After seven years of construction, Lowell Observatory's state-of-the-art 4.3-meter Discovery Channel Telescope is about to come online.
Perched at 7,760 feet on the edge of a cinder cone 40 miles southeast of Flagstaff, Arizona, Lowell Observatory’s new Discovery Channel Telescope (DCT) is set to celebrate the start of science operations this weekend. Construction crews broke ground in 2005 at the new site, called Happy Jack after the unincorporated town nearby. Assembly of the DCT itself was completed in February, and observers took first-light images in May. It’s those images that observatory staff will unveil at a gala event on Saturday.
At 4.3 meters, the DCT is the fifth-largest telescope in the continental United States, smaller only than the Large Binocular Telescope, the Hobby-Eberly Telescope, the MMT (formerly known as the Multiple Mirror Telescope), and the famous 5.1-m Hale Telescope at the Palomar Observatory in California.
The 1.8-m Perkins Telescope was the largest scope at Lowell before DCT was completed. While smaller scopes still produce valuable science, Lowell astronomers built DCT because they understood that a larger and more sophisticated instrument was necessary to keep the observatory competitive in the high-tech world of professional astronomy, says DCT project manager Bill DeGroff.
The DCT will take observations both in optical and near-infrared wavelengths. Planned projects for the new telescope include a spectroscopic survey of Kuiper Belt objects, comet observations, and a study of the relationship between mass and luminosity in the youngest, most massive stars.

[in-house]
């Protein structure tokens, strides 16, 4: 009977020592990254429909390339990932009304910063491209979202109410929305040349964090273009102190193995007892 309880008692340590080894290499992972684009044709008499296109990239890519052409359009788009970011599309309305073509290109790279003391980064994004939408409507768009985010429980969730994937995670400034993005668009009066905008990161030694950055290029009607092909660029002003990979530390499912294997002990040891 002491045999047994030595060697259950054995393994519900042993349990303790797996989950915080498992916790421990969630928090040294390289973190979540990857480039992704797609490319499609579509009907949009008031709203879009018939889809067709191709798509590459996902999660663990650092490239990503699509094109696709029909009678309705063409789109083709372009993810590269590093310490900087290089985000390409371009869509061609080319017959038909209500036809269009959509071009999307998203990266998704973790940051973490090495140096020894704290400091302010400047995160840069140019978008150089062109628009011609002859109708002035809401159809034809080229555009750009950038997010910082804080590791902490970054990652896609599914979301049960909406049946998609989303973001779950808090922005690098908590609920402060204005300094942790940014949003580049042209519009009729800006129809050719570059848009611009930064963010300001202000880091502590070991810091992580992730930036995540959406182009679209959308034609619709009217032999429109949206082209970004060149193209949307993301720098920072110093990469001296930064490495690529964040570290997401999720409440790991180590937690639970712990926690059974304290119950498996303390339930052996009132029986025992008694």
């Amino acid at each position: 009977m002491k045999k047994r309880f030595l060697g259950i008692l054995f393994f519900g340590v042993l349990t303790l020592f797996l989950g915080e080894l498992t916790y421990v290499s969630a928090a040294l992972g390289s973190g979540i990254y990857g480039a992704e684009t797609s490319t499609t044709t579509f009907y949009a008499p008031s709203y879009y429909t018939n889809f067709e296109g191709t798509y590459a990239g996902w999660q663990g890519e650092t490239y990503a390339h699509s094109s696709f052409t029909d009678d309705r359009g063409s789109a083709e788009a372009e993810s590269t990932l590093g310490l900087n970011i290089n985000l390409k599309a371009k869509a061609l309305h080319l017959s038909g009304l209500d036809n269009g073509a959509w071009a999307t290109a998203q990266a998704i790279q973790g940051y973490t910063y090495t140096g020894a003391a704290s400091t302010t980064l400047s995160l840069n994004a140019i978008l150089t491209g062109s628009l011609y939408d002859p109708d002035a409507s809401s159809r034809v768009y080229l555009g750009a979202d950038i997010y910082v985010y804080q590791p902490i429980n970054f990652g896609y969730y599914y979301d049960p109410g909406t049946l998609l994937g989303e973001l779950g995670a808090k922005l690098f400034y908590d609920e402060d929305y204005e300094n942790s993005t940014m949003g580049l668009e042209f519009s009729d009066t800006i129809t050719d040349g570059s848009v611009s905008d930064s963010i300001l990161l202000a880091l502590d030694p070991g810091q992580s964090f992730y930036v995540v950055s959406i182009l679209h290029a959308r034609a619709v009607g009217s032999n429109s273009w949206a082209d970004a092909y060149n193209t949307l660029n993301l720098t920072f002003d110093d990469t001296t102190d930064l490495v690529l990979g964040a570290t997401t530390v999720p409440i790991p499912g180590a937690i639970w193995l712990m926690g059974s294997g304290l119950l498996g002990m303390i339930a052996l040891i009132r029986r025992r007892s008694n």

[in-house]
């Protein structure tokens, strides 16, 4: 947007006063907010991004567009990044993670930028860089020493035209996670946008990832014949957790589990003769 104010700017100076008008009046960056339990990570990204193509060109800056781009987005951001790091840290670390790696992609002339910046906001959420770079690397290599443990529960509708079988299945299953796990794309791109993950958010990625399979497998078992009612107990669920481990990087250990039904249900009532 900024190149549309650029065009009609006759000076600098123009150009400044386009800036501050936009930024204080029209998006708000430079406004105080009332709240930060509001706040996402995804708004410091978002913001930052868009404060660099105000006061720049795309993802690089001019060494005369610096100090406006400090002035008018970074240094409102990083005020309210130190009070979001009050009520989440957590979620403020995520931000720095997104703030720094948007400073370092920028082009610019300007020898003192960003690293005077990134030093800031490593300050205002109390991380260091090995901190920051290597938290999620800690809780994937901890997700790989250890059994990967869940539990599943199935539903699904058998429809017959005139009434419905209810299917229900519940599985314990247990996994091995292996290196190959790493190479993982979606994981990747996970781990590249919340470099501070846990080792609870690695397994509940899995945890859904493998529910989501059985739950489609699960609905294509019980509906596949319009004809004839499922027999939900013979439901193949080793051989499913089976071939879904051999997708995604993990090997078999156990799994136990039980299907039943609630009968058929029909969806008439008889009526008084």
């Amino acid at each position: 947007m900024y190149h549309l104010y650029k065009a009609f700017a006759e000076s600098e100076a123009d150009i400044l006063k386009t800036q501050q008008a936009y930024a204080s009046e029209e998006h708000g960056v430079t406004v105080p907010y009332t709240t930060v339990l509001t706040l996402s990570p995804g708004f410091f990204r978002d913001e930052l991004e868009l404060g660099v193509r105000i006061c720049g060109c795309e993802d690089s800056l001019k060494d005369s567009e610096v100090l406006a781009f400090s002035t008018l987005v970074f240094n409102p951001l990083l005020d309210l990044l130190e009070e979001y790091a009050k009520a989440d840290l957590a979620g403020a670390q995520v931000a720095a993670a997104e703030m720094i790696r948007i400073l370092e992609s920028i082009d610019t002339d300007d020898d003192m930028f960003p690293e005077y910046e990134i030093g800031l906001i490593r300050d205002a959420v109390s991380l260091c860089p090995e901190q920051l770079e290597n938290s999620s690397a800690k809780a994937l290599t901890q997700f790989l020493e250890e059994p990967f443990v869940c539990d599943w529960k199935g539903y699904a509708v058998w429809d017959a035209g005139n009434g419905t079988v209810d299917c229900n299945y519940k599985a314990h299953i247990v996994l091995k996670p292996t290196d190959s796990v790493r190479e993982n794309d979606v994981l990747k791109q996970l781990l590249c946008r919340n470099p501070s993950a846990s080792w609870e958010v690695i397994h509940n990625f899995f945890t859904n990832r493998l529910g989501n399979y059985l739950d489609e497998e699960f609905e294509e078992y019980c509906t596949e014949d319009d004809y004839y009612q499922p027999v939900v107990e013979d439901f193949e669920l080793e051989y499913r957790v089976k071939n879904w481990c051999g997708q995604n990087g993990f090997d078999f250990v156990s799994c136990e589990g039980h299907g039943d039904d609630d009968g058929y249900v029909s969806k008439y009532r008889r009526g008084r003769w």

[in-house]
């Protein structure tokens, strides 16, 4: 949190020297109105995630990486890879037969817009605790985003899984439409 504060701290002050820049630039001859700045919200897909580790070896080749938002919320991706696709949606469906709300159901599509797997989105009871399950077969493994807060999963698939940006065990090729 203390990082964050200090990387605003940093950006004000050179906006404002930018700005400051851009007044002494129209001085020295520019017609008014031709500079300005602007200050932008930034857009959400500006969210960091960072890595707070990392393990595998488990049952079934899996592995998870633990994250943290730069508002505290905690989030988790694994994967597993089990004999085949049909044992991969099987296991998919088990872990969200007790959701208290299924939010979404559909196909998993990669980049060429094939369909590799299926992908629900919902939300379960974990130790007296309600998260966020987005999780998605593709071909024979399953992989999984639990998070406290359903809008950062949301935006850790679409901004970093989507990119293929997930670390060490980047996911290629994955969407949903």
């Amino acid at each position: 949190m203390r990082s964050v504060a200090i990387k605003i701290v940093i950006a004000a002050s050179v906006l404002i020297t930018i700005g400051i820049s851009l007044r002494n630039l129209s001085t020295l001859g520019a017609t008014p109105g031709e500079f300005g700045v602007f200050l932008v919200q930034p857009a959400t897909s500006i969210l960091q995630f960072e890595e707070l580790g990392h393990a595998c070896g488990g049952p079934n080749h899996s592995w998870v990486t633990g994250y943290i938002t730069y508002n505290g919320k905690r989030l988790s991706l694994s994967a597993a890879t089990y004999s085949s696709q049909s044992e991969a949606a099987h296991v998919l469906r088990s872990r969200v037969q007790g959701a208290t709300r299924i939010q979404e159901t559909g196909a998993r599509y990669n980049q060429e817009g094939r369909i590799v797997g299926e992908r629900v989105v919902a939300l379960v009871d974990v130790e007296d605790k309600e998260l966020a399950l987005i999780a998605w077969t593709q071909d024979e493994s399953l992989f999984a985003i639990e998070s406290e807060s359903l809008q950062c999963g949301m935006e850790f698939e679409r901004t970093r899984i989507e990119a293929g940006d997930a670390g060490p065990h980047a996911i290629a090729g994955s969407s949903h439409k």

DCT's workhorse instrument during early science missions will be its Large Monolithic Imager, a single-sensor, 36-megapixel CCD camera with a wide field of view, 12.5 arcminutes on a side. Mirrors mounted near the LMI will let astronomers quickly switch between instruments, allowing them to take images at nearly the same time they take spectra. Lowell received the CCD a few weeks ago, and the instrument is undergoing final assembly now. After the DCT's spectrographs are installed, DeGroff anticipates about a year of commissioning and early science before the scope reaches full operations in mid-to-late 2013.
The DCT's main corporate sponsor is — wait for it — the Discovery Channel, which contributed $10 million to the $53-million facility. (Discovery Communications chairman John Hendricks contributed another $6 million through his family's foundation.) The channel will use its time on the scope to create educational material and science-outreach programming for its television network. The network filmed a documentary during the telescope's construction, which it plans to air in early September.